Published on July 16th, 2014 | by Yael Grauer8
21 Decoded SEO Terms Everyone Should Know
Do Search Engine Optimization (SEO) terms have you confused? Are you lost in a sea of inexplicable acronyms? Fear not! With the assistance of our SEO manager Chipper Nicodemus, we’ve hooked you up with a glossary of the most oft-used words and their definitions.
A 301 redirect is a permanent redirect of one webpage to another, passing along a majority of the link “juice” or ranking with it. 301 stands for the HTTP (hypertext transfer protocol) status code.
ALT text is a description of an image in your site’s HTML code. Spiders or bots (which we’ll define shortly) crawl around your site to see what’s in it, but they can’t read images. Instead, they read the ALT text. Having a description of the image will help spiders and bots identify the image.
Anchor text is copy or text that has been hyperlinked like this. It’s typically dark blue and underlined. If someone links to your site with specific anchor text, it helps search engines know what your site is about.
Black hat tactics
Black hat tactics, or black hat SEO, is the practice of using aggressive or unethical strategies, manipulation and techniques to obtain higher search rankings. Common techniques include keyword stuffing, duplicate content, unrelated backlinks and more. These tactics can lead to a penalty (defined below).
“A spider or bot is a program that Google runs that goes out and crawls the Internet. When it comes to your site, it goes on and explores your articles, videos, pictures, comments, etc.,” Nicodemus explains.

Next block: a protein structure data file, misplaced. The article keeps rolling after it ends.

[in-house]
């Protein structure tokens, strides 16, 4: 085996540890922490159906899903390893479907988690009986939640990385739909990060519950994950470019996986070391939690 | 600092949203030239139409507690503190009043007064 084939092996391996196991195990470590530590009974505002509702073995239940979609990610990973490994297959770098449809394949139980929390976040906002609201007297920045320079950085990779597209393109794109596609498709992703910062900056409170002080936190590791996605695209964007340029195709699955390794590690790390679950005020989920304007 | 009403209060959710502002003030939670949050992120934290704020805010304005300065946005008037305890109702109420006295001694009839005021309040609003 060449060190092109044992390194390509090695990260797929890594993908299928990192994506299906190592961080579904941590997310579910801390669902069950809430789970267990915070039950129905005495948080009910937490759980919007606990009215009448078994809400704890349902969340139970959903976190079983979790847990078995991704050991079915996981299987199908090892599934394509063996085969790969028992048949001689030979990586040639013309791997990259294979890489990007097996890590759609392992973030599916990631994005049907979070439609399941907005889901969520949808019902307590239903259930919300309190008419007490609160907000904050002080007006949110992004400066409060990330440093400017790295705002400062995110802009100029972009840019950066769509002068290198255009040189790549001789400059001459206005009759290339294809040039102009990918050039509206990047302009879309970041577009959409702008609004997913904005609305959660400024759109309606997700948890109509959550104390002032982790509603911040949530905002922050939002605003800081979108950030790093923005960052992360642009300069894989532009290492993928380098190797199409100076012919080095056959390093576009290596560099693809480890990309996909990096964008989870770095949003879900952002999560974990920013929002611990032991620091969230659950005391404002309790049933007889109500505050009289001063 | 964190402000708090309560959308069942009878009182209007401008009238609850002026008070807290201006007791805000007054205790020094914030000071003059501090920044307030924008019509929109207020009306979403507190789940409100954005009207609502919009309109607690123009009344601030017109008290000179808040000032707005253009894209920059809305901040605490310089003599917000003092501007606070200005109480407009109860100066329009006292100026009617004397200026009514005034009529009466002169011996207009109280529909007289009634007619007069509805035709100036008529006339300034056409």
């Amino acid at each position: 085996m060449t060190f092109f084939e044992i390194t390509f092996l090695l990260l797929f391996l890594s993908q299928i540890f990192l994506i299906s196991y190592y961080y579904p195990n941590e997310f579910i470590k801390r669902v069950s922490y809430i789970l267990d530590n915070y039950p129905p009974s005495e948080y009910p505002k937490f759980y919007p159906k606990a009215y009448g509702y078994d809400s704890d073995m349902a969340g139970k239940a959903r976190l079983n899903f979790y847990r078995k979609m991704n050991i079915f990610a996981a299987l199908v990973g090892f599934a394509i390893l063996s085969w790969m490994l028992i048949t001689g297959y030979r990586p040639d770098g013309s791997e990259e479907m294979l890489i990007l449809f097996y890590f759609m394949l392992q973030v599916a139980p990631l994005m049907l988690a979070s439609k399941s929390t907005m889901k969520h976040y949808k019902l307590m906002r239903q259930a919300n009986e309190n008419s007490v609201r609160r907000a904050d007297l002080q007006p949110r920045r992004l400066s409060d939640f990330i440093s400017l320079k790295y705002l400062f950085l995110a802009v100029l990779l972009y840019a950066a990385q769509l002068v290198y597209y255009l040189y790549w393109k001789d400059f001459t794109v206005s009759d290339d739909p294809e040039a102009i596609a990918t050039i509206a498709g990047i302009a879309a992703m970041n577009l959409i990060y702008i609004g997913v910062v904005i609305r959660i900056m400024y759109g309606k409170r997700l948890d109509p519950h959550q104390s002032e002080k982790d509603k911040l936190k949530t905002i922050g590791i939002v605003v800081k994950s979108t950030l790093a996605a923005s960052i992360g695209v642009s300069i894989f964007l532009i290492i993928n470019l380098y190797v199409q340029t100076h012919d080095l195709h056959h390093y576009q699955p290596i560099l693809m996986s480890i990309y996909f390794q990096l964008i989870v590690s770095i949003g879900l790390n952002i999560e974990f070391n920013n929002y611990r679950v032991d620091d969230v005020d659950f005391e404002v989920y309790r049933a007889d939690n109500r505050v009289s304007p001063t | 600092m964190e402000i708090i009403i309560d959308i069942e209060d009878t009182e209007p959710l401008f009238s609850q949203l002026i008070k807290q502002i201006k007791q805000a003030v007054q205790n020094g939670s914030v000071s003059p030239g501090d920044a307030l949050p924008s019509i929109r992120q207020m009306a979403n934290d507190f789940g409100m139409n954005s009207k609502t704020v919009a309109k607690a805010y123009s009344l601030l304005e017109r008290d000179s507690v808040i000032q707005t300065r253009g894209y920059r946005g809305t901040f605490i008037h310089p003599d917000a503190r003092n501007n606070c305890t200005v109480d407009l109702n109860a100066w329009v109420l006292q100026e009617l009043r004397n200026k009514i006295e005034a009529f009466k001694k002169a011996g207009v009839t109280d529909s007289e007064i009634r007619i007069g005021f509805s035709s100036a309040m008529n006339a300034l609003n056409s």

Panda is the name of a series of changes Google makes to its search results ranking algorithm. The first change was released in February 2011 with the purpose of lowering the rank of “low-quality sites,” and raising higher-quality sites to the top of search results.
Penguin is the name of a Google algorithm update, which was released in April 2012. It was released with the aim to decrease search engine rankings for sites that violate Google’s Webmaster Guidelines.
A heading on your site is text that’s placed inside of a heading tag, such as H1 or H2. It typically shows up in a larger or stronger font than the other text on your page. However, simply increasing the font size or putting a phrase in bold doesn’t create a heading per se as far as search engines are concerned. You have to actually use the tags H1 or H2 around each heading. In the HTML section of your WordPress page, simply start with <h1> before and after the phrase; or just click on H1 or H2 as a header.
Inbound links also known as backlinks are incoming links from another website or page that direct or point back to your own site or page.
A page on your website that has been “crawled” or read by search engine bots and stored.
“Link building is when you earn highly relevant and valuable links that point back to your site,” Nicodemus says. If you own a coffee shop and get a link back from a coffee grinder company, a coffee bean manufacturer and a place selling coffee mugs, those would be more relevant and valuable compared to, say, a sporting good shop that sells basketballs.
Long tail keyword